Cask ageing at Gordon and Macphail
Cask ageing at Gordon and Macphail


The strength of a whisky is often reduced with water prior to bottling. 40% alcohol by volume is the most common bottling strength. A whisky that hasn’t been diluted is usually referred to as cask strength or barrel strength.

Bottled whisky often carries an age statement. This age refers to the years spent in cask. The stated age must only relate to the youngest spirit in the recipe. A 10-year-old whisky could potentially contain older spirits but mustn’t contain anything younger than 10.

Whisky in its natural state can turn cloudy in low temperatures. Many distillers use a process known as chill-filtering to prevent this from happening.


The exact origins of whisky are something of a mystery. The earliest forms of distillation were carried out by Alexandrian Greeks. However, their work was never intended for human consumption. Further records show distillation taking place in Medieval Iraq. Even the word alcohol comes from the Arabic al-Kuhl. The earliest example of the distillation of alcohol comes from Italy in the 13th century.

Knowledge of distillation techniques was later recorded by Latin monks. An early description by Ramon Llull spread through medieval monasteries. The monks produced spirit for the treatment of colic, smallpox and various other ailments. The Scottish exchequer rolls of 1494 refer to one Friar John Cor of Lindores Abbey. The Friar was asked to make Aqua Vitae for King James IV. It is the earliest written record of distillation in Scotland.

Over time the distilling practice became an agricultural pursuit. Some believe the dissolution of the monasteries led monks to seek employment as farmhands. There, their distilling skills could be put to good use on excess barley stocks.

In those early days, whisky was a very different spirit from the one we now treasure. It was crystal clear in appearance and often flavoured with herbs and spices. Only when wooden casks were used to store and transport spirit were the positive effects of ageing noticed. From then on, distillers would store their spirit in barrels for increasingly long periods of time to improve the flavour.

From Ireland and Scotland, the production of whisky made it out into the world. In the United States, a booming bourbon industry was born while in Canada they developed a taste for the local rye.

During the industrial revolution, whisky transitioned from an agricultural by-product to a mass-produced beverage. Soon it was being exported all over the world. In the early years, Irish Whiskey vastly outsold the competition. In Scotland, however, the development of the column still, designed, ironically, by Irishman Aeneas Coffey, led to a boom in production. Suddenly, grain whisky could be produced cheaply and in bulk. When blended with the characterful malts it created a product ideally suited to the Victorian palate. Blended Scotch went on to conquer the world.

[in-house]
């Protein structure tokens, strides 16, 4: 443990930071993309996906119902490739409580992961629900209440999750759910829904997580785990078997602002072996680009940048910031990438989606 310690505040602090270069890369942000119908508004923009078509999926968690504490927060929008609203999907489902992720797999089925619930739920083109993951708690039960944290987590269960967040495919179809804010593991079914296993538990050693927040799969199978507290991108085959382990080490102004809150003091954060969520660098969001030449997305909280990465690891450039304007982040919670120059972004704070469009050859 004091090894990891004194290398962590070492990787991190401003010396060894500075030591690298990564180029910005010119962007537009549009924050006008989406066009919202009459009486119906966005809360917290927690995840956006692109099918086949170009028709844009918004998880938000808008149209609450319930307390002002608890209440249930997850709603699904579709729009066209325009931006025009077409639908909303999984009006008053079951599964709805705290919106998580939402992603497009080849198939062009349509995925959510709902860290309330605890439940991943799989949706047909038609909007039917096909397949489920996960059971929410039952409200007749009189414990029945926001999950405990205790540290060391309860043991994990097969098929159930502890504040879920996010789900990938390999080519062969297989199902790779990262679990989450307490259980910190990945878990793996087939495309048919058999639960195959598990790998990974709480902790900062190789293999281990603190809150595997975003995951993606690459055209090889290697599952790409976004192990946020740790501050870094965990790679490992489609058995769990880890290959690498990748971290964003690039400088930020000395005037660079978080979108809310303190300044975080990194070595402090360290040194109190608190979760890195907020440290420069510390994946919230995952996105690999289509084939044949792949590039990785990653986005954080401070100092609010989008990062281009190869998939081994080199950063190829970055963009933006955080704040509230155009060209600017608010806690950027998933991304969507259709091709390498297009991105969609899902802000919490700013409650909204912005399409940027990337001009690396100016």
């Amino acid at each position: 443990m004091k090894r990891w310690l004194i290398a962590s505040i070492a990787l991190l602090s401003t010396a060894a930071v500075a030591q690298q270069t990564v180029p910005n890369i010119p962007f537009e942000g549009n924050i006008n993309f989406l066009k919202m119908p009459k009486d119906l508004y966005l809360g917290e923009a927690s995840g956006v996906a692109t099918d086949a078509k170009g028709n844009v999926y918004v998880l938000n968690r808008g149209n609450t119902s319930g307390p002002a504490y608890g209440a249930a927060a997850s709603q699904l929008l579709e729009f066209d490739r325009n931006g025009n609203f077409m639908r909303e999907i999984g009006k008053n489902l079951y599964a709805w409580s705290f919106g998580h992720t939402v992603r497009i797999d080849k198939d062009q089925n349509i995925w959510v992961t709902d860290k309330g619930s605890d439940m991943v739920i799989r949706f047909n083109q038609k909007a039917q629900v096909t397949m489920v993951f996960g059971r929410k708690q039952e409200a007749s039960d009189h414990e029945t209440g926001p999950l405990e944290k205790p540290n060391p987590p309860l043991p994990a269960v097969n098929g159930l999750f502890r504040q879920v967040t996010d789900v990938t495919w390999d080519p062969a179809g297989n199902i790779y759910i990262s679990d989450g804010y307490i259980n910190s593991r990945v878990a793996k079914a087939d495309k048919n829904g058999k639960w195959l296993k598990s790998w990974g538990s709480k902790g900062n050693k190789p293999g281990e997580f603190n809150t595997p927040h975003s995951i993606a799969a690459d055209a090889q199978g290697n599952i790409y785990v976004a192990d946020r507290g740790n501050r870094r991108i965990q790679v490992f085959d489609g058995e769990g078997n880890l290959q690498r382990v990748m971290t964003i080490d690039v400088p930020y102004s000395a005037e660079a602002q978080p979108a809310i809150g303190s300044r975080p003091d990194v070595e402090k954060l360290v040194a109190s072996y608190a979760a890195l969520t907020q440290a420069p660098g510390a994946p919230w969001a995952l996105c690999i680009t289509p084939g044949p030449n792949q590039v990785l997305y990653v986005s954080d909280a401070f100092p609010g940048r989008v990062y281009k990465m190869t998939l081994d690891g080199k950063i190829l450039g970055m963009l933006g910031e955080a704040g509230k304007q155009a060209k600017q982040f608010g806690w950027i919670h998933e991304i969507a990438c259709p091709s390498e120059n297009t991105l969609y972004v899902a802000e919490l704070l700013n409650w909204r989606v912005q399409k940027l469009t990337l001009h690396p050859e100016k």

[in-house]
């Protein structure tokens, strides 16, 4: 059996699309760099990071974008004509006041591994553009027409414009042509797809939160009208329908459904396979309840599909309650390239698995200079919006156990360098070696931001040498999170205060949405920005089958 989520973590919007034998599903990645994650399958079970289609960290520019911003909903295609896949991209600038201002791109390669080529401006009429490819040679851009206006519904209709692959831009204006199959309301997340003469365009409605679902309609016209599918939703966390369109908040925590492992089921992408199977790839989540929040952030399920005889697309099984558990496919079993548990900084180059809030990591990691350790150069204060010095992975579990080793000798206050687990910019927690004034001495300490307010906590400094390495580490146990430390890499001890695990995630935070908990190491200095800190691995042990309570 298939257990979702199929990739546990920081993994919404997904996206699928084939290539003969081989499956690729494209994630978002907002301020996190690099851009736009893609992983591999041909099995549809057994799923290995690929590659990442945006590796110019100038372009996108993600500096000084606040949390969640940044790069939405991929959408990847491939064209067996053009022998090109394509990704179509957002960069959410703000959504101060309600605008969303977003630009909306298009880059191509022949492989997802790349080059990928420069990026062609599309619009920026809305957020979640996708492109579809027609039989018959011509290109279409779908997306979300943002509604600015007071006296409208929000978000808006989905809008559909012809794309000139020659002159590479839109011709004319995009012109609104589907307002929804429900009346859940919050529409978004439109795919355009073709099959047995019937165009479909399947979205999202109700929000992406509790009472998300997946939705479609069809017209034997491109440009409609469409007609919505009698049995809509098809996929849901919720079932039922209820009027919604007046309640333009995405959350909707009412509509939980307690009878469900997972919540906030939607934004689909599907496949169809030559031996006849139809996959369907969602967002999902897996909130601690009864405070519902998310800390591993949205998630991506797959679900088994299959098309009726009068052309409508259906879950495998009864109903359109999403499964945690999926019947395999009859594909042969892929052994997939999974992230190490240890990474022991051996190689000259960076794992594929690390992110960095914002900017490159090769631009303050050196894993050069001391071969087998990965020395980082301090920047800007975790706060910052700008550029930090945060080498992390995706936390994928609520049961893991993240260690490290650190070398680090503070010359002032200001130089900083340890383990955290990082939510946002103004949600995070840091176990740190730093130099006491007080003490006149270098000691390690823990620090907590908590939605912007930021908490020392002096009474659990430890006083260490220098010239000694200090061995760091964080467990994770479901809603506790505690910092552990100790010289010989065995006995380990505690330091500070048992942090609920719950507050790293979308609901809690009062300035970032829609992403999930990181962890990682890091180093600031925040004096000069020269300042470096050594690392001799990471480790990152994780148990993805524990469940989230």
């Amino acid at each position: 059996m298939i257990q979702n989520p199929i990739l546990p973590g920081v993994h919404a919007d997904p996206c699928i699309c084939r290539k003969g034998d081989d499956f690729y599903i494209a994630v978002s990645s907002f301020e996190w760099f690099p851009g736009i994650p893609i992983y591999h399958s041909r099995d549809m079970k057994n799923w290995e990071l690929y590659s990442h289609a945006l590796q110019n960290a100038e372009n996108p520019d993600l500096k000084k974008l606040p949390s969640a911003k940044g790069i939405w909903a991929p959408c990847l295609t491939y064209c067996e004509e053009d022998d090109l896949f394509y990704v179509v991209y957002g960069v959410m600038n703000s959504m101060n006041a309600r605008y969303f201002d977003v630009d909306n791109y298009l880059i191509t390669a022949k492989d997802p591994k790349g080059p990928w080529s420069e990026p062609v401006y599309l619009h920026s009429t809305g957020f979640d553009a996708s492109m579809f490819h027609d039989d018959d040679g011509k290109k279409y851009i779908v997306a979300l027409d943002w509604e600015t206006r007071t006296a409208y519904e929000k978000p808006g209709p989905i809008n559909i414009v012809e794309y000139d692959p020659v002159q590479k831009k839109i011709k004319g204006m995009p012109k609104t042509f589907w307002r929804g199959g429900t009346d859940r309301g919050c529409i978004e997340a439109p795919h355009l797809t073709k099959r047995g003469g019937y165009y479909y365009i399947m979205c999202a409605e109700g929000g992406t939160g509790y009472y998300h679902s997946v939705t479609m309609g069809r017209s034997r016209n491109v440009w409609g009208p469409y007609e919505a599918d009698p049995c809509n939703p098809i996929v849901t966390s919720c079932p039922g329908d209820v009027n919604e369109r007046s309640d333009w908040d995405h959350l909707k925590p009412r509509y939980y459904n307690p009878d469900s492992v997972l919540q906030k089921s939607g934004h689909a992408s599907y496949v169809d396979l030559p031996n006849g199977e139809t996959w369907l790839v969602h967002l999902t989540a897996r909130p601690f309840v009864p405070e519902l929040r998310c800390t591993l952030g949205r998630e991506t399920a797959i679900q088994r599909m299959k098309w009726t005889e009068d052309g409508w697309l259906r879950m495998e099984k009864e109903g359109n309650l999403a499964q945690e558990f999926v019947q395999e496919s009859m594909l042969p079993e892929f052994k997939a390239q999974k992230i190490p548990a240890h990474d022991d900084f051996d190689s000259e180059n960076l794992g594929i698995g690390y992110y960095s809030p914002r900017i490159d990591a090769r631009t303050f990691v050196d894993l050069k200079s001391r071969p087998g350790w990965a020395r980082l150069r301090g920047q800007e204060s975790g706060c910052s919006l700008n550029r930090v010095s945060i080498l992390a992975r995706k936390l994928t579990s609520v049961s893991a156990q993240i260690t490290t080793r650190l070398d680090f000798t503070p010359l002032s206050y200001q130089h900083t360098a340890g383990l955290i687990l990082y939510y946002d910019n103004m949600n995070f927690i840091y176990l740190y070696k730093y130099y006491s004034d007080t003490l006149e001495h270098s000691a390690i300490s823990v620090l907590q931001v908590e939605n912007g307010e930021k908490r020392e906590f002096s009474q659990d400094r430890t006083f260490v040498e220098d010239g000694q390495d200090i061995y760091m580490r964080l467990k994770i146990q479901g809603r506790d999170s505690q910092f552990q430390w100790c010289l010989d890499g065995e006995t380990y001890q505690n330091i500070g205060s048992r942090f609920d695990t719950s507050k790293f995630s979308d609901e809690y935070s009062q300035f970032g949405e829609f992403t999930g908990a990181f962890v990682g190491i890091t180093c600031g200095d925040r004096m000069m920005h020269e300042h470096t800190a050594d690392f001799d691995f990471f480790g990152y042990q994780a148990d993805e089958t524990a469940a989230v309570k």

In the States, there were around 2,000 distilleries in operation at the turn of the century. However, the growing temperance movement resulted in the banning of the sale of alcohol in the 1920s. Prohibition had a devastating impact on the country’s whiskey but the effects were also felt further afield. Many distillers went out of business in Ireland and Scotland, where they had come to rely on export to the US.

Some Scottish distillers took full advantage of the situation, however. Their whisky found its way to the States through smugglers and bootleggers. Scotch became the popular choice in the speakeasies of Chicago and New York. When prohibition was repealed, it retained its popularity.

Just as prohibition set in, a Japanese student left Scotland to return home. The young Masataka Taketsuru had spent two years studying at various distilleries. In Japan, he worked with Suntory to create the country’s first whisky distillery. Later, he struck out on his own to establish Nikka. Those companies remain the biggest whisky producers in Japan today.

Shinjiro Torii, Suntory Founder and His Son
Shinjiro Torii, Suntory Founder and His Son

Whisky has reached new levels of popularity in recent times. Despite political upheaval, trade wars and a global pandemic, sales of Scotch and Irish whiskey continue to grow. In the USA, distilling has returned to pre-prohibition levels.

All around the world, people are discovering whisky and big brands are pushing into new, emerging markets. In addition, extensive research into every facet of whisky production has led to improvements in the process. The quality and consistency of the product have never been better. As a result, there has never been a more exciting time to become acquainted with this finest of spirits.